It’s been a year since the events of Also Known As. Senior year is rapidly approaching, which means college applications and graduation. Or it would, if you were a normal high school student. And while Maggie has been pretending to be just that, there’s no escaping who, and what, she truly is.

When her parents are framed for stealing some priceless coins, Maggie is determined to prove their innocence. After all, she strongly suspects her parents are merely collateral from the Collective’s anger with her. But the more she tries to keep her family safe, the more she realizes the Collective is trouble. Other agents have left, driven away by circumstances similar to the one now plaguing her parents. There are rumors of agents who’ve gone bad. Worse yet, Maggie learns a painful lesson: sometimes you can’t keep your professional life and your personal one separate.

This is a difficult novel to discuss. While reading it, I really enjoyed. I couldn’t turn the pages fast enough. It sucked me in and kept me engaged. But now that I’ve spent some time away from the book, I can see that it has one very noticeable flaw.

The novel almost tries to do too much. There’s the plot involving Maggie’s parents and the Collective. There’s the plot involving Maggie and Roux’s strained relationship once it becomes apparent Maggie’s gone active again and has to keep secrets from her best friend. There’s the plot involving Maggie and Jesse, who she also has to keep secrets from and if this sat poorly with Roux, it sits even worse with her boyfriend. There’s the fact that Maggie’s attempts to clear her parents’ name has to remain secret from them, thereby straining their relationship.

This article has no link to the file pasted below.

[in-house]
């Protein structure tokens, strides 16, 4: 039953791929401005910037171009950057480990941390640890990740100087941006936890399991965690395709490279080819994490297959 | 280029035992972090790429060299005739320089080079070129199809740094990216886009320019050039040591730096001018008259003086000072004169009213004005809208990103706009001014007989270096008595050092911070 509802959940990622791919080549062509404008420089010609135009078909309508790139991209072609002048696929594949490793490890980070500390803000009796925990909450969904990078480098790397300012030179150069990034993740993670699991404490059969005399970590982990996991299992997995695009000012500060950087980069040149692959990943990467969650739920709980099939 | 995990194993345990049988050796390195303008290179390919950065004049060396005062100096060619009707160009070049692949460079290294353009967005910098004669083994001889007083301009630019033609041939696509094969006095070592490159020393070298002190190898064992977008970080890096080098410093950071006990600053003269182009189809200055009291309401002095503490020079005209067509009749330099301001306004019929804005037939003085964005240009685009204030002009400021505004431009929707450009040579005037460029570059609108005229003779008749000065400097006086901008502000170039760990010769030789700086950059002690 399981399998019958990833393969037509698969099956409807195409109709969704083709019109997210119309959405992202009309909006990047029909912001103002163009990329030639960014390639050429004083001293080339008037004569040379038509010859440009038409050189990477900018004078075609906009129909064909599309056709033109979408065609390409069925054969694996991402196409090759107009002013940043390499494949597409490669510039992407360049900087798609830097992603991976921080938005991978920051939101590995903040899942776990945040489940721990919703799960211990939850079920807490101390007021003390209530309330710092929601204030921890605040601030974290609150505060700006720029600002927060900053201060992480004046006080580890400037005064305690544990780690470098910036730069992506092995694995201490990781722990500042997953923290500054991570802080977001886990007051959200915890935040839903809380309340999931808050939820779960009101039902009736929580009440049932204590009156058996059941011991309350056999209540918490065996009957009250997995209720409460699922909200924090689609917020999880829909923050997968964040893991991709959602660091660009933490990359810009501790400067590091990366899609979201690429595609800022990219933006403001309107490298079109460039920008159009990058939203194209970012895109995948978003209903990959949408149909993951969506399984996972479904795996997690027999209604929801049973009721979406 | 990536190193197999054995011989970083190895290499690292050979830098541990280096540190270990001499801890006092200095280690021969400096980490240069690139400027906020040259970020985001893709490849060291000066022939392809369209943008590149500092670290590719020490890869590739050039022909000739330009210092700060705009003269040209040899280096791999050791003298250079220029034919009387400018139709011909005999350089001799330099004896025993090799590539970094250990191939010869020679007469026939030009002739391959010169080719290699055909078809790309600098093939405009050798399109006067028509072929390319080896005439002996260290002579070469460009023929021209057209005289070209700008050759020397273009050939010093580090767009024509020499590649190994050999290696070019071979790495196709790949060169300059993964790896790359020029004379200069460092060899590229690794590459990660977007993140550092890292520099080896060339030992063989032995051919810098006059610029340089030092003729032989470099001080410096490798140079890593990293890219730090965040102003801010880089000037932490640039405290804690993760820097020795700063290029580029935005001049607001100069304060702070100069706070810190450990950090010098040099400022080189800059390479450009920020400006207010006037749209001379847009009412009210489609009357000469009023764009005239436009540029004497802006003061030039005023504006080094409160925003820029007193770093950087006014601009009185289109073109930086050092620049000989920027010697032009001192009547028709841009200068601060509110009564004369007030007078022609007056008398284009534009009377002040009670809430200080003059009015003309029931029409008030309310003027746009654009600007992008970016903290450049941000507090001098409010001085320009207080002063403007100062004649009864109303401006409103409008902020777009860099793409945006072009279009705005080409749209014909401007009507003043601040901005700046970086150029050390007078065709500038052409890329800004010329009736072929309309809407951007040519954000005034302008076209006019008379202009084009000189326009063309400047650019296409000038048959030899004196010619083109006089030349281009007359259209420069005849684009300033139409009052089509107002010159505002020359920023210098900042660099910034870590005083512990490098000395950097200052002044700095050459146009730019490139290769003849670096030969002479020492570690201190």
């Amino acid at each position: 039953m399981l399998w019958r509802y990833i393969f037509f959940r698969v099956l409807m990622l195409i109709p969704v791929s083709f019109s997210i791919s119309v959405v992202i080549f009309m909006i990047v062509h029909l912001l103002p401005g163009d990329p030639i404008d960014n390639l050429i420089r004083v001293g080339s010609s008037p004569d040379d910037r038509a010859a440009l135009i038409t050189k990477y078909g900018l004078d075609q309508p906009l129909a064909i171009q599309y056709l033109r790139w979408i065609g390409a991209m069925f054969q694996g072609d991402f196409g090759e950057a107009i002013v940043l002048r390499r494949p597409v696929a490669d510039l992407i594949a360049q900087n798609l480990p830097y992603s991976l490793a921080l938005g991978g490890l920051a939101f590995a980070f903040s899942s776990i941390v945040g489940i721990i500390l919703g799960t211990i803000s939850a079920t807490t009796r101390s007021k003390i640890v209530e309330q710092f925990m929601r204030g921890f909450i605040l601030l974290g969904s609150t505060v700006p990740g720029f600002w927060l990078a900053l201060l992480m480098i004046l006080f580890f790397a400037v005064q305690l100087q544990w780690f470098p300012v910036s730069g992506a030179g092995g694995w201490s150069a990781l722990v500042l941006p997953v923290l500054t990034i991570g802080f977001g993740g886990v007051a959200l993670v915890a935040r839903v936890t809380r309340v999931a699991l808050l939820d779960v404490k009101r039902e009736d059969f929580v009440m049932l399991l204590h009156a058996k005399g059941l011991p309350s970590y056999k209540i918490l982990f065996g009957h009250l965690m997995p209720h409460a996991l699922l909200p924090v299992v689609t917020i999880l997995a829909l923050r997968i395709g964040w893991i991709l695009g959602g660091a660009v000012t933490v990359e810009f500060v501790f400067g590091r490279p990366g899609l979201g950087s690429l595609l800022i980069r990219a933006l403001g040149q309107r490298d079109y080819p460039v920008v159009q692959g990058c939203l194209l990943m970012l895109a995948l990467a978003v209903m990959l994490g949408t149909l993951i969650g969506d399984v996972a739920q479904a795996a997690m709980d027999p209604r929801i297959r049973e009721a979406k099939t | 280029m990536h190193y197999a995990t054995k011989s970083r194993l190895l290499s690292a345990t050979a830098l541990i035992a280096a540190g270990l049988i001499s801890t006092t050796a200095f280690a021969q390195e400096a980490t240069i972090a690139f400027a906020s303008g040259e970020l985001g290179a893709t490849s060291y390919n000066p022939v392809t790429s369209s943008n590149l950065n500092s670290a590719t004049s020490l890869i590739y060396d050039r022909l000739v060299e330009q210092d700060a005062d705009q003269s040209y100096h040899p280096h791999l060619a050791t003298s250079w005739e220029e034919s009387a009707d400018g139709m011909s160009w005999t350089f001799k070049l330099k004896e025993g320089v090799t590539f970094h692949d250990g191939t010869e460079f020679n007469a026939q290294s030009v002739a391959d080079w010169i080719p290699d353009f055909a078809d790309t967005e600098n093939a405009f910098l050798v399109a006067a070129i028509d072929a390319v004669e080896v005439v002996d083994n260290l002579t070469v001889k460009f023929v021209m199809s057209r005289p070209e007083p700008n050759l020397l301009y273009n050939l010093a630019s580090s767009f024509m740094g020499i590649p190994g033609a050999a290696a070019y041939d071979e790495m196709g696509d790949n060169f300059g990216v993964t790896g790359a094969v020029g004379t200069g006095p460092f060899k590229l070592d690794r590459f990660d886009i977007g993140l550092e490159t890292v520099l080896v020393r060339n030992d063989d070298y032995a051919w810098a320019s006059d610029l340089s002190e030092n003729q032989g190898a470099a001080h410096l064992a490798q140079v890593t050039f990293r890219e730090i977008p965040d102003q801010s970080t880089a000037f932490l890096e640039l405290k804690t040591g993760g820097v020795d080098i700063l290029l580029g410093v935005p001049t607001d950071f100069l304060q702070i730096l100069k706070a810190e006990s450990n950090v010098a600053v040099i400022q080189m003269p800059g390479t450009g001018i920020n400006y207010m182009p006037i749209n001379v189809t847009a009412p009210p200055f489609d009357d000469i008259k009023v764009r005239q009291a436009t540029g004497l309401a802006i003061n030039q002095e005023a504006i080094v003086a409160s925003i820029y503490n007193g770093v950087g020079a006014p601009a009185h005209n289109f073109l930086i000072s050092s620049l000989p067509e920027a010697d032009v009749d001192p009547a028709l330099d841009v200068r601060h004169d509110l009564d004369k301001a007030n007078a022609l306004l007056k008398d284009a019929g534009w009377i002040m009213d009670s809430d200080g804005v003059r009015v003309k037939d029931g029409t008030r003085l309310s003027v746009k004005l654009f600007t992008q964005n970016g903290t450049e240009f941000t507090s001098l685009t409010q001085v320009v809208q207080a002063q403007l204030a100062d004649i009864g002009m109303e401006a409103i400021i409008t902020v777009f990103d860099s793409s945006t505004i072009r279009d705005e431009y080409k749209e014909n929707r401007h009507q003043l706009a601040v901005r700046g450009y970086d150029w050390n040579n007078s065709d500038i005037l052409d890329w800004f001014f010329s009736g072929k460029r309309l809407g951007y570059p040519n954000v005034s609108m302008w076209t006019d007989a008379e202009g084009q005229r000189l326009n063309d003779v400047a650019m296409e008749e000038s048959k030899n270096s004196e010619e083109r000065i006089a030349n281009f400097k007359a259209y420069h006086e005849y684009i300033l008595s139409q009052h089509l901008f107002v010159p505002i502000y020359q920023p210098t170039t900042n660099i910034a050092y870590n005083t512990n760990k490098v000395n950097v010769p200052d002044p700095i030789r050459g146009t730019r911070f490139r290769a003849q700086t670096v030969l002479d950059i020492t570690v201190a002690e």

Don’t get me wrong. I like these plotlines. They’re all interesting areas that I’d like to see explored. But to do so well, there need more space. Going Rogue is just a little too short to do them all justice. But by trying to include all of them in the novel, they all get short-changed. I’m still not sure I completely understand what Dominic was trying to do.

On the other hand, I liked that Going Rogue addressed the “I just want to be normal” trope that is so prevalent in many novels. Maggie comes from a family of spies. She is a genius safecracker. She loves it. But she wanted to be a normal girl who stayed in one place and got a boyfriend too. She got but a year into that life and she’s bored. When given the opportunity to return to the spy life, she jumps at the chance. Maggie’s boredom and repeated denials of being bored rang very true to me. A normal life sounds good and all but if you’re a teenager with an amazing talent and a chance at a more exciting life, wouldn’t it be more believable to jump at that opportunity?

I still love Roux and her friendship with Maggie. In many ways, my wanting to see more of that relationship is what led to my disappointment at how underdeveloped the conflict between Maggie and Roux was. Things haven’t changed. She’s still a social pariah and Maggie is her only friend. The idea of Maggie leaving is too much for her to bear so their friendship breaks and Roux starts avoiding Maggie. This is an angle that just needed more page-time.

The same can be said for the time devoted to Maggie and Jesse. Early in the novel, much is made of Jesse and the return of his mother into his life. Maggie subsequently makes a mistake that could jeopardize everything and while her error in judgment leads to trouble in their relationship, the mother is barely mentioned again. Huh?

Despite these flaws, I still really liked Going Rogue. It’s over the top and fun, and sometimes I need that. I especially recommend this to fans of Ally Carter’s Gallagher Girl series, who might be looking for something similar now that series is completed. B-

My regards,